OPINION: Late on Saturday night, Phil Goff offered a tantalising glimpse of what might have been.
Speaking without notes, Labour's soon-to-be-departed leader connected the dots that remained disconcertingly unconnected throughout his term as leader.
Labour wanted a prosperous society, Mr Goff said, but it wanted it to be a society in which prosperity was shared. If Mr Goff had championed policies that fitted that prescription, he would not have woken up on Sunday morning to the knowledge he had led his party to its worst result since 1928.
Instead, the Goff Labour Party could not make up its mind whether to be fiscally responsible or profligate in its social spending. In trying to be a bit of both it wound up pleasing few and annoying many. Those who welcomed its courageous decision to advocate an increase in the age of retirement and the taxation of capital gains were dismayed by the proposed extension of the in-work tax credit to beneficiaries. Those who looked forward to benefit increases were dismayed by the prospect of having to wait another couple of years for their super.
The party's problems do not stop with muddled policy. Labour's preoccupation with gender and ethnic balance and the influence of powerful sector groups has robbed the party of two of its most promising newcomers – Kelvin Davis and Stuart Nash – who were mystifyingly ranked behind a gaggle of has-beens and never-was's on the party list. The result: Labour begins the new parliamentary term even shorter of talent than it needed to be.
For Mr Goff, the misery is about to end. He is expected to tell his colleagues today of his intention to stand down as leader. It is the correct and only option open to him given Saturday's result.
However, before he goes he has one more service to perform for his party. It is to stay long enough to ensure a proper contest to replace him.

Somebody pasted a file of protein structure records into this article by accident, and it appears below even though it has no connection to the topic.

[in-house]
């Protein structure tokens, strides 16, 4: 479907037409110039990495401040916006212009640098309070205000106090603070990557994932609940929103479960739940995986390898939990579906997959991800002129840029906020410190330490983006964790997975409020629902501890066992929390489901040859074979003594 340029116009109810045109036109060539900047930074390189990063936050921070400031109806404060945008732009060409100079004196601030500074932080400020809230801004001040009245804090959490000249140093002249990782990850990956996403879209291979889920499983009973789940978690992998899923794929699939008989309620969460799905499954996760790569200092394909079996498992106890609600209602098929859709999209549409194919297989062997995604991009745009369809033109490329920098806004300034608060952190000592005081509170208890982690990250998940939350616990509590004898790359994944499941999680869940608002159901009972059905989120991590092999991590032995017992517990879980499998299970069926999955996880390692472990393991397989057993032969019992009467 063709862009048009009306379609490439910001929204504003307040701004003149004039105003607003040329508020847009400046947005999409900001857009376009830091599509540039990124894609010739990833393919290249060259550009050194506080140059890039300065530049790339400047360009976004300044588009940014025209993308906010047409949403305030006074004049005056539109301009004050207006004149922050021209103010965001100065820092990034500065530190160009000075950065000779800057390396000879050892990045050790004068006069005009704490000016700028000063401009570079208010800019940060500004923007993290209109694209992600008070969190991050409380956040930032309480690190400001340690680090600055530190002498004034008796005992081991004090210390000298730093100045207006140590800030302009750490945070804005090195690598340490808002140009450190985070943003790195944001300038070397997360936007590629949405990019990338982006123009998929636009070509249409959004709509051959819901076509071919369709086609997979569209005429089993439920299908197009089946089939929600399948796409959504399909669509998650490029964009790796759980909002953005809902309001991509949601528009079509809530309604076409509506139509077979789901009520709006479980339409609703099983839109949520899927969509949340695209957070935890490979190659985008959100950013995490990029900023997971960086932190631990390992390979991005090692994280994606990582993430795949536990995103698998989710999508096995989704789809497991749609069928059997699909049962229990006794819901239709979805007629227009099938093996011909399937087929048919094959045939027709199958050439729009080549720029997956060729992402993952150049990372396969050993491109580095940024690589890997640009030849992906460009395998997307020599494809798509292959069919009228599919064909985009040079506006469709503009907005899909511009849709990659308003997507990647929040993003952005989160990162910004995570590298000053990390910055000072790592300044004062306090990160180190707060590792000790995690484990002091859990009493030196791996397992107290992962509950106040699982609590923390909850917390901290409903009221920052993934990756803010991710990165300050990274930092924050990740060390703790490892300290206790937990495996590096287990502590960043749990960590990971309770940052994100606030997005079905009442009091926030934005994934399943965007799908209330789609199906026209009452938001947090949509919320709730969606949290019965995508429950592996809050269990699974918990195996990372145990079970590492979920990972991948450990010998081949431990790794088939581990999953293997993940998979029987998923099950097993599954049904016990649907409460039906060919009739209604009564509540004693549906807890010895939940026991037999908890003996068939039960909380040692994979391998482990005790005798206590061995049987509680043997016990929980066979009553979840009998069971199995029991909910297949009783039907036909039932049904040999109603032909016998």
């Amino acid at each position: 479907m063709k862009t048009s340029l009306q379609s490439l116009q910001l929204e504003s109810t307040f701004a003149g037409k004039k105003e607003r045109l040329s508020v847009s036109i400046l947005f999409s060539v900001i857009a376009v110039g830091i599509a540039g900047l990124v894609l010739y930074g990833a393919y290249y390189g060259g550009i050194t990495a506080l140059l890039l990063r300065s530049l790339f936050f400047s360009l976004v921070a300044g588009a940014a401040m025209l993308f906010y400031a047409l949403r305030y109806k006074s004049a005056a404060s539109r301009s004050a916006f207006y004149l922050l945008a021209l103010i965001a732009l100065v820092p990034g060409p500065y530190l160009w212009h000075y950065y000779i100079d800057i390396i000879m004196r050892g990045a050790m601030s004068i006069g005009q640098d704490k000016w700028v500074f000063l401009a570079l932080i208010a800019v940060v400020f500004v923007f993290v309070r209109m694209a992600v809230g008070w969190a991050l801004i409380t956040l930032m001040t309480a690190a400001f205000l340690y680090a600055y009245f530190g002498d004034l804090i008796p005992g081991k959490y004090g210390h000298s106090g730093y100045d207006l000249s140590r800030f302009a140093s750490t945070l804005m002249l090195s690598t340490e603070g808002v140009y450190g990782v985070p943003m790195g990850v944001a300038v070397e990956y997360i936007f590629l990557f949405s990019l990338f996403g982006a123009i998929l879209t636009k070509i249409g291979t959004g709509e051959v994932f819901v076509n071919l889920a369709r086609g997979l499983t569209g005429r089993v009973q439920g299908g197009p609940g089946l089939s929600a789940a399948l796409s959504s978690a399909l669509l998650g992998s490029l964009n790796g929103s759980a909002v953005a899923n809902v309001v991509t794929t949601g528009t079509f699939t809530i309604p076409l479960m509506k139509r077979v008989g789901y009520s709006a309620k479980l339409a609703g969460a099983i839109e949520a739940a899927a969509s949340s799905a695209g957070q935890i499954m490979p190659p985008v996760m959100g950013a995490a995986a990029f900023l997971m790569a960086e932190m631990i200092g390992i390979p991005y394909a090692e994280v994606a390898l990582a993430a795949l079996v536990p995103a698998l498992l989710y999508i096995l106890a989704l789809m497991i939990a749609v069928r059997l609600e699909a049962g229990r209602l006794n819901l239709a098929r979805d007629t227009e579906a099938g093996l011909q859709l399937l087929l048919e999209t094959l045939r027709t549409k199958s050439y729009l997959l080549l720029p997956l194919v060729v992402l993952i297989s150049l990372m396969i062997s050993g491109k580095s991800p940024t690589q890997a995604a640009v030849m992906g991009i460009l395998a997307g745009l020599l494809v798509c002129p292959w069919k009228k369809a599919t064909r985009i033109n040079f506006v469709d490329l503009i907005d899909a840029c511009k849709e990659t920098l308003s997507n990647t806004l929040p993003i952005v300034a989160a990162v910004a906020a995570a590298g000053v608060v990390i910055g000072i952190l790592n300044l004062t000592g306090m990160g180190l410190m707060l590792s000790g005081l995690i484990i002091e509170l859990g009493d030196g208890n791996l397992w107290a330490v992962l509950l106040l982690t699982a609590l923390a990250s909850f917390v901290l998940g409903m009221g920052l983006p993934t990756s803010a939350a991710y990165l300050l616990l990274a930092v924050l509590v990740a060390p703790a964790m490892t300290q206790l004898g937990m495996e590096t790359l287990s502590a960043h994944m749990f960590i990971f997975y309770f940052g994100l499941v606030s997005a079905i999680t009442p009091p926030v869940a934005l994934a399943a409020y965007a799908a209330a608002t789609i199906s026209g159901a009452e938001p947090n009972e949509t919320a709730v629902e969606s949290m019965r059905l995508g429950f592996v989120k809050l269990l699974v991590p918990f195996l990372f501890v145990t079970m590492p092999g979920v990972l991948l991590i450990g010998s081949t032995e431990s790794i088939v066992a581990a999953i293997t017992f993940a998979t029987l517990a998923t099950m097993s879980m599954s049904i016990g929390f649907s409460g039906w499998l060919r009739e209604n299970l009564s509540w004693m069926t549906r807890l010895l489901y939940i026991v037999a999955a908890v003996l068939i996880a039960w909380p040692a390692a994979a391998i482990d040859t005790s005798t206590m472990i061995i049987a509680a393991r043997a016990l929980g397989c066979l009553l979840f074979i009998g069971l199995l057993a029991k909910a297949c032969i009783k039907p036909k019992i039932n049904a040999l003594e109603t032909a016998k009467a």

Labour's problem is not its leader, nor its campaign strategy, although it would be wise to choose a new leader whose image the party's MPs are not embarassed to display on campaign billboards. The problem is not even John Key's popularity. It is the absence of a coherent set of policies that give effect to its core philosophy.
The new leader needs to be more than the master of the sound bite and more than the best schemer in the Labour caucus.
He or she needs to be someone with a vision for the country who can lead the development of policies that give effect to that vision.
Neither of the leading contenders to replace Mr Goff – David Parker and David Cunliffe – has demonstrated that capability to the public. Nor have the others whose names have been mentioned in connection with the position – David Shearer, Andrew Little and Grant Robertson.
Labour needs a vigorous contest to reconnect with the public and to rediscover its soul. It needs time for the contenders to show their mettle.
The 2014 election will not be won in the next few days. It could be lost by a hasty, ill-considered decision.
- © Fairfax NZ News
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